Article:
In Cali, I caught a taxi to my hostel and went out to check my surroundings. The hostel is in an outer suburb but I found a large area of restaurants just around the corner, including 2 supermarkets.

Then after a better sleep, I decided to see the city centre by taking a free walking tour. Cali has its share of awesome architecture, although in 1971 they decided to tear much of it down to make room for the Pan American Games. Some still remain though, such as this church…


And this plaza with a history of the city on the wall beyond it.


Of course it wouldn’t be South America without a fountain or sixty.


Or the occasional colonial building…


I only stayed three nights in Cali, so I tried to make the most of my time. I caught a taxi up to see Cristo Rey… yes, a giant statue of Christ. Many cities in South America have one of these in the hills ‘protecting’ the people. Unlike the one in Rio de Janeiro, this one is free.


It also allowed me to see some awesome views of the city from above.


Then after 3 rather warm days – it’s quite humid in Cali – I caught the bus north to the country’s capital – Bogotá.

The World Wanderer

Cuenca, Ecuador – Adventures

Cuenca is a city of half a million people nestled in the southern Ecuadorian Andes. The city is only four hours south of Riobamba by local bus (US$2.50) and the main attraction of the area being Ingapirca, the largest Incan ruins in Ecuador. This was the major reason I decided to travel here, but hoped there’d be more on offer.

Cuenca City
It seemed to be raining everywhere in Ecuador when we arrived in Cuenca. But then Ecuador isn’t large, only marginally larger than New Zealand. On the bus, my friend and I ran into a woman we’d met in the hostel in Quito a week earlier. So, as the light began to fade and the rain continued lightly, the three of us wandered the streets and discovered plentiful examples of excellent architecture. Like many places in South America, the architecture is great, but they aren’t well looked after. The Basilica…


The next morning the rain had eased and we wandered around some more. The central plaza has a statue, and yes, a fountain too, hidden away in one corner.


We also found two small Incan ruins that had been surrounded by the city. This one is just a small lot, while the other is more spread out and is part of the local botanical gardens, although only the foundations of the ruins are still visible.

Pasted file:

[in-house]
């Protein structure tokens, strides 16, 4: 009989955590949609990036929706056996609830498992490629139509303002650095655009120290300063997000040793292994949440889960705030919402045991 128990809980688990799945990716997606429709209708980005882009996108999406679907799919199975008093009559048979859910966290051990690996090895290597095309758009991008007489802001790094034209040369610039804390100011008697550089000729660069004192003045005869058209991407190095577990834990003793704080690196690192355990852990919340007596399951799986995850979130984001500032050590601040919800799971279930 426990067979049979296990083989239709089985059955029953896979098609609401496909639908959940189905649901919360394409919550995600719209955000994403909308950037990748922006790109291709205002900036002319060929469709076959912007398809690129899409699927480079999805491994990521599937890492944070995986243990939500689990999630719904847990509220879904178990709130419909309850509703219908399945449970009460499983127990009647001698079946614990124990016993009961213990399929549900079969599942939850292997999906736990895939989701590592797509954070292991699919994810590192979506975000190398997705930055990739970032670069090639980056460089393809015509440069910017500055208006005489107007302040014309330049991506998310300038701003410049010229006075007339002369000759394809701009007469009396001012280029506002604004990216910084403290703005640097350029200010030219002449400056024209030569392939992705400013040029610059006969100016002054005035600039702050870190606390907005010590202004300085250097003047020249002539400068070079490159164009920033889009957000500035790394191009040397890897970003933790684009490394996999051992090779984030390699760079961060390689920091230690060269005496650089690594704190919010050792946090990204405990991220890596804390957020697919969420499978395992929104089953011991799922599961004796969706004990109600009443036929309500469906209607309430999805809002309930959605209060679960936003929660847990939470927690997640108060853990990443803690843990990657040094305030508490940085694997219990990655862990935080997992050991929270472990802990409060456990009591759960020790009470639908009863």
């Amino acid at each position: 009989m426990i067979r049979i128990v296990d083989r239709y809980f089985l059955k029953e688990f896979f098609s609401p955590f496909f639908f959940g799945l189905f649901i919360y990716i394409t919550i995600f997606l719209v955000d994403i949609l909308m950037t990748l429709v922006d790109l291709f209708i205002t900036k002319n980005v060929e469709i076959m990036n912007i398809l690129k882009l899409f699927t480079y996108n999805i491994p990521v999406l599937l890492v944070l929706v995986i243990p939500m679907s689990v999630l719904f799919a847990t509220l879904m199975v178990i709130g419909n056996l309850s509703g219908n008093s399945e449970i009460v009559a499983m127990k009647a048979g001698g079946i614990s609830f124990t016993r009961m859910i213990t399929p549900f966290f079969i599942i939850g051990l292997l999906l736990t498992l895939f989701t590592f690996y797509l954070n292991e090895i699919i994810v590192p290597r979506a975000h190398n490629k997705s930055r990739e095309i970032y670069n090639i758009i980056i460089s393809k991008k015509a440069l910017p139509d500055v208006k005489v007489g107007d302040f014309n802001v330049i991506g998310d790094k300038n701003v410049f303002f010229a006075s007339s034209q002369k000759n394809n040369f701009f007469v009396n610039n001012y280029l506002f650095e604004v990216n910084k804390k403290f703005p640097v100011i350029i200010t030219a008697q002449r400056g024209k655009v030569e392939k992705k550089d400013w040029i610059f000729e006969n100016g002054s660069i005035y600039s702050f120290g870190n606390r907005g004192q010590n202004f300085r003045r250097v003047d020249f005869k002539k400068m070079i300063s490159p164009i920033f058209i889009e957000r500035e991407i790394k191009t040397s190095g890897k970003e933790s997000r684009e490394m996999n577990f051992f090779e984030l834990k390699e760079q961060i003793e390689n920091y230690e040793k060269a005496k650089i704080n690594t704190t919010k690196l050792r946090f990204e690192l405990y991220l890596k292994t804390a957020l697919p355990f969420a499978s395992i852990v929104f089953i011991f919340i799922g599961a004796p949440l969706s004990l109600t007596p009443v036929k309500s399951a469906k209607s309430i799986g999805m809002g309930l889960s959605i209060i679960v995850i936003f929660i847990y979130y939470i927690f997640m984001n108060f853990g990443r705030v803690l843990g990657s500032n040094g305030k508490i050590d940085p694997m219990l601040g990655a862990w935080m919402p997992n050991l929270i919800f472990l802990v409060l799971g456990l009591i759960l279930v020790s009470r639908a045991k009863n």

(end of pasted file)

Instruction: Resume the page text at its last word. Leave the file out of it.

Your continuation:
The next day we booked a tour of Ingapirca, but as part of the tour we had to book a train ride down the Devil’s Nose.

The Devil’s Nose – Nariz del Diablo
After a three hour van ride north, we arrived at the town of Alausi where we boarded the train that would take us down the Devil’s Nose – a hill that looks sort of like a nose.

When building a railway through the country, the Ecuadorian government had to find a way to connect a station at the top of Devil’s Nose with one 800m below. Unable to go around, they decided to build a switchback system where the train goes back and forth down hill.


Thirteen thousand locals took part in the creation of the switchback, of which 2,500 were killed during the process through dynamite explosions, apparently.

At the bottom station there’s a small museum, some traditional dancing and a cafe.



After the train ride back and another 2-hour van ride, we arrived at the largest ruins in Ecuador, Ingapirca – a thousand year old pre-Incan fortress. Like most of the Incan cities, the spanish destroyed it, using the bricks as foundations for some of the buildings in the surrounding cities, including Cuenca. The only building left standing was the sun temple, set to catch the sun four times a year on the solstices and equinoxes.


It was raining, so we didn’t spend a lot of time in the ruins, but the guide was very knowledgable. This stone below was used as a calendar. There are 28 holes cut into the rock, one for each day of the thirteen lunar months of the Incan year. It’s said that they could tell the date by which of the holes the moon was shining in.


The sun temple has two sides, so it can catch the morning light and the evening light.


Then it was back in the van for a 90 minute ride back to Cuenca.

Cuenca and the surrounds is a nice area of the Ecuadorian Andes and worth a visit if you are travelling through from Peru or as a nine hour bus ride from Quito.

Next, I head back to Quito for a couple of days to plan my way north into Columbia.

The World Wanderer

El Altar, Sanjay National Park, Ecuador

Nearly two years ago, the government of Ecuador changed the laws regarding multi-day hikes. Because so many people were getting lost or dying, all hikes in the national parks now require a certified guide. Peru has a similar law, although it doesn’t police it as stringently as Ecuador does. And at US$50-80 a day for a guide, my dreams of doing a multi-day hike in Ecuador came to a screaming holt.